A pull-back from Proposition 90's aggressive position on land use regulations was probably inevitable if the property rights crowd wanted to broaden its base of support. And rent control is always a favorite target of landowners, even though it affects only a small percentage of rental properties in the state. The addition of rent control – which was not a part of Proposition 90 – augmented Proposition 98's fundraising base.

Yet trading land use regulation for rent control as a target doesn't seem to have done the property rights advocates much good. Proposition 98 didn't win the support of the state Chamber of Commerce. And while Proposition 98 popped open the landlord fundraising base, it has fueled opposition from a wide variety of tenant groups.

Chief among these are the state's mobile home residents — a mostly older and highly organized group of folks who typically own the "coach" in which they live but not the land underneath it, on which they must pay rent. In dozens of communities throughout the state (including the one where I serve as an elected official), the city government has passed a rent control ordinance restricting the land rents that mobile home park owners charge the residents.

The archives of CP&DR are littered with the failed attempts of mobile home park owners to take down these rent control ordinances. So it's not surprising that mobile home park owners are glomming onto Proposition 98 as the solution to their long-time rent control problem. They are important donors to the Yes on 98/No on 99 campaign. In trading the regulatory takings issue for the rent control issue, the property rights advocates clearly traded a large group of landowner and developer supporters who each had a little to gain for a much smaller group of landlords who stand to obtain enormous gains if Proposition 98 passes. Whether that campaign can come up with a winning message, however, remains to be seen.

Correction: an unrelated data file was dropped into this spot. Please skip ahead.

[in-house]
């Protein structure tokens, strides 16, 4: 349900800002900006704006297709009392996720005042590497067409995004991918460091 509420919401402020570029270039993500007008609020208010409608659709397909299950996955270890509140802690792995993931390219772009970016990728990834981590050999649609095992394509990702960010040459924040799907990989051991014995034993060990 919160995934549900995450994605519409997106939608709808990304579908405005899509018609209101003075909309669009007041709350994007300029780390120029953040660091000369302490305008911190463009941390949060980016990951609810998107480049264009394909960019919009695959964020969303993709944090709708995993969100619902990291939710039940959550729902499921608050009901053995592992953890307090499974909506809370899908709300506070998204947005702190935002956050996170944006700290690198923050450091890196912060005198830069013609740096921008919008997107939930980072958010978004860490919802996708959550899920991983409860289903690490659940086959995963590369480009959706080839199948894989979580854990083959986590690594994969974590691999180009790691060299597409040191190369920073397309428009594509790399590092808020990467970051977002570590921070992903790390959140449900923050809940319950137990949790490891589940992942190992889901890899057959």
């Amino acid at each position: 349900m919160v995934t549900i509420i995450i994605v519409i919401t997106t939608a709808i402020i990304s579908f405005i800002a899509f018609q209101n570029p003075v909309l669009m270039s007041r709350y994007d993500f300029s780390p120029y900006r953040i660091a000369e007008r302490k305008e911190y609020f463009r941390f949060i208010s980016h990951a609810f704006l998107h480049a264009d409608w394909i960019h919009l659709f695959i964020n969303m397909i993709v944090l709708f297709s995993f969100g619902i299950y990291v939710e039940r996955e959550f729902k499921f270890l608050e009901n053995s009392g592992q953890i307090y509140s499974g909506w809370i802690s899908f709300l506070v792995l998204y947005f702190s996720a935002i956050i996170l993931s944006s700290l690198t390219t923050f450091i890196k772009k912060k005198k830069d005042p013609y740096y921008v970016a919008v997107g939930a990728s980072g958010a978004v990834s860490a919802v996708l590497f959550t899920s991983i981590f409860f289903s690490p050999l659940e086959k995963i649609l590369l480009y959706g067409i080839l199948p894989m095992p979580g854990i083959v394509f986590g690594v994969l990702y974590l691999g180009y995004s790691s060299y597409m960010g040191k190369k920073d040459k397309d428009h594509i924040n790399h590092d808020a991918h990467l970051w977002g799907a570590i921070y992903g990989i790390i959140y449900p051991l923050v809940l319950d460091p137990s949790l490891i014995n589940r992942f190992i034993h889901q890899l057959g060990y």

The No on 98/Yes on 99 campaign is engaging in more than its fair share of hyperbole, arguing not only that landlords would win and renters would lose, but also that water projects, land use planning and environmental protection are all at risk, which is stretching the truth at best.

But that's nothing compared with the stretches coming out of the Yes on 98/No on 99 campaign. As noted earlier, the advocates have not yet come up with a single, pithy campaign slogan against 99. They are using familiar themes – arguing, for example, that the League of California Cities is not segregating membership funds (which are tax revenues) from Proposition 99 campaign funds.

The most amusing argument is that Proposition 99 opens a "back door" to a split roll – a property tax assessment system that would circumvent Proposition 13 by assessing commercial property at a higher rate than residential property. How? By setting the "dangerous precedent" of treating owner-occupied, single-family homes differently from other properties.

There is a good argument to be made that houses should not be treated differently because they are rented by the occupants rather than owned. But it is unlikely that Proposition 99 will revise Proposition 13 to allow split roll. Nor does it seem like this is a winning argument in June. But it's probably a pretty good fundraising strategy because the most likely donors to Proposition 98 are income property owners who would fork out big bucks to fight a split roll.

The bottom line: Proposition 98 would not have nearly the wide-ranging impact on land use planning that Proposition 90 would have had – even though it would outlaw rent control. And it is fair to say that the Proposition 98 folks still have not figured out their message, even though we have only a few weeks to go.